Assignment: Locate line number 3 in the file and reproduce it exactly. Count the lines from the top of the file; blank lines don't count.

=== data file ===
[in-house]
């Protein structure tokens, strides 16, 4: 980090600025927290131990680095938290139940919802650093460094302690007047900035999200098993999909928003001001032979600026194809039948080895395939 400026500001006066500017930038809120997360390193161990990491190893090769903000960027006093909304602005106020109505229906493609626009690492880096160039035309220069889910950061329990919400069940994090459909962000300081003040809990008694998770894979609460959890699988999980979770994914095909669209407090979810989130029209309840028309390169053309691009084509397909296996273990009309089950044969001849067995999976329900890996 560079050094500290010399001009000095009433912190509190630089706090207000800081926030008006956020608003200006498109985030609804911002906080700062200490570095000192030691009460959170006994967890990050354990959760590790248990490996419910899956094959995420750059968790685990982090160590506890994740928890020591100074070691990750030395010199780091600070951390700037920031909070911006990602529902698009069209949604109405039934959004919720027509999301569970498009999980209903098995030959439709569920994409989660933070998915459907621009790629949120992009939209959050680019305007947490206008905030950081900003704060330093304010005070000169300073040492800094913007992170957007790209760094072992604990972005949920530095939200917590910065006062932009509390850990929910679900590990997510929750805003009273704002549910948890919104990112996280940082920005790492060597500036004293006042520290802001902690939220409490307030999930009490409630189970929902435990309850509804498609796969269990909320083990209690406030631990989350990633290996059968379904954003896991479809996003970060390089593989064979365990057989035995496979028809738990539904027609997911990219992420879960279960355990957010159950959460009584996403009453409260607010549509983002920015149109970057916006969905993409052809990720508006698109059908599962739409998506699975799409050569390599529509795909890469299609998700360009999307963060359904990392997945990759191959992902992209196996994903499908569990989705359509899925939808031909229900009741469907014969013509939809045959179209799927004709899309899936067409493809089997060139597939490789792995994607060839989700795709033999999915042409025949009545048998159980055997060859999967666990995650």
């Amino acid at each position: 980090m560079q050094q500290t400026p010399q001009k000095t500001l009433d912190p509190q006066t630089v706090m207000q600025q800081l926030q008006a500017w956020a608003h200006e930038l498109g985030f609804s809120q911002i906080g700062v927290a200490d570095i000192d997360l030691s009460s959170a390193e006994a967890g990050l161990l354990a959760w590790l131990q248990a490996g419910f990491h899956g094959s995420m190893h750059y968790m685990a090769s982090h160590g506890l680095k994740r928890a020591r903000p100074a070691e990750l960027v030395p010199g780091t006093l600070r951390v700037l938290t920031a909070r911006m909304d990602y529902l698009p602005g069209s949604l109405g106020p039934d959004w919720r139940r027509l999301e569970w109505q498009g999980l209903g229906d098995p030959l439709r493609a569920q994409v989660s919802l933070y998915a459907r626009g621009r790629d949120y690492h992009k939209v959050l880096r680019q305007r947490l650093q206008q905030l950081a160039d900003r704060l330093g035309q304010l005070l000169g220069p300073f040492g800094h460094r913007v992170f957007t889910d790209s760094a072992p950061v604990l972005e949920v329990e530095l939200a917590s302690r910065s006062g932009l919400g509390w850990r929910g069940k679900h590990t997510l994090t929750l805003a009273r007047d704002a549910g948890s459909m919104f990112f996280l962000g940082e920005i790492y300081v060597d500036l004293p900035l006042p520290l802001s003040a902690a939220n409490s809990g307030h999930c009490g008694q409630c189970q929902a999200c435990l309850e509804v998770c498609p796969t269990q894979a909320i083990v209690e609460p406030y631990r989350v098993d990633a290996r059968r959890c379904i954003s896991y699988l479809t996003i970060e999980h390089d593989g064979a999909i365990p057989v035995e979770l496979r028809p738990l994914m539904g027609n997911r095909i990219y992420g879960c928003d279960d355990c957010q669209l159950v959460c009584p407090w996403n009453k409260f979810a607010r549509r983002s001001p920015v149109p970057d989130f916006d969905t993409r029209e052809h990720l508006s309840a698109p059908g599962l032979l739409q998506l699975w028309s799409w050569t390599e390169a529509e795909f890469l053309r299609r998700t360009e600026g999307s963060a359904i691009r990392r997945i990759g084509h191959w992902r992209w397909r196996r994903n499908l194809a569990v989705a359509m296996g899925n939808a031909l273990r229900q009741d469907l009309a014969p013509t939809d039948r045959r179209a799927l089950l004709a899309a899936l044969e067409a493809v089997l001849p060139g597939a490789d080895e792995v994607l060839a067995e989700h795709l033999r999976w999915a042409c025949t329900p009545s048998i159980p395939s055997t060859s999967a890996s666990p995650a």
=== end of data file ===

């Amino acid at each position: 980090m560079q050094q500290t400026p010399q001009k000095t500001l009433d912190p509190q006066t630089v706090m207000q600025q800081l926030q008006a500017w956020a608003h200006e930038l498109g985030f609804s809120q911002i906080g700062v927290a200490d570095i000192d997360l030691s009460s959170a390193e006994a967890g990050l161990l354990a959760w590790l131990q248990a490996g419910f990491h899956g094959s995420m190893h750059y968790m685990a090769s982090h160590g506890l680095k994740r928890a020591r903000p100074a070691e990750l960027v030395p010199g780091t006093l600070r951390v700037l938290t920031a909070r911006m909304d990602y529902l698009p602005g069209s949604l109405g106020p039934d959004w919720r139940r027509l999301e569970w109505q498009g999980l209903g229906d098995p030959l439709r493609a569920q994409v989660s919802l933070y998915a459907r626009g621009r790629d949120y690492h992009k939209v959050l880096r680019q305007r947490l650093q206008q905030l950081a160039d900003r704060l330093g035309q304010l005070l000169g220069p300073f040492g800094h460094r913007v992170f957007t889910d790209s760094a072992p950061v604990l972005e949920v329990e530095l939200a917590s302690r910065s006062g932009l919400g509390w850990r929910g069940k679900h590990t997510l994090t929750l805003a009273r007047d704002a549910g948890s459909m919104f990112f996280l962000g940082e920005i790492y300081v060597d500036l004293p900035l006042p520290l802001s003040a902690a939220n409490s809990g307030h999930c009490g008694q409630c189970q929902a999200c435990l309850e509804v998770c498609p796969t269990q894979a909320i083990v209690e609460p406030y631990r989350v098993d990633a290996r059968r959890c379904i954003s896991y699988l479809t996003i970060e999980h390089d593989g064979a999909i365990p057989v035995e979770l496979r028809p738990l994914m539904g027609n997911r095909i990219y992420g879960c928003d279960d355990c957010q669209l159950v959460c009584p407090w996403n009453k409260f979810a607010r549509r983002s001001p920015v149109p970057d989130f916006d969905t993409r029209e052809h990720l508006s309840a698109p059908g599962l032979l739409q998506l699975w028309s799409w050569t390599e390169a529509e795909f890469l053309r299609r998700t360009e600026g999307s963060a359904i691009r990392r997945i990759g084509h191959w992902r992209w397909r196996r994903n499908l194809a569990v989705a359509m296996g899925n939808a031909l273990r229900q009741d469907l009309a014969p013509t939809d039948r045959r179209a799927l089950l004709a899309a899936l044969e067409a493809v089997l001849p060139g597939a490789d080895e792995v994607l060839a067995e989700h795709l033999r999976w999915a042409c025949t329900p009545s048998i159980p395939s055997t060859s999967a890996s666990p995650a």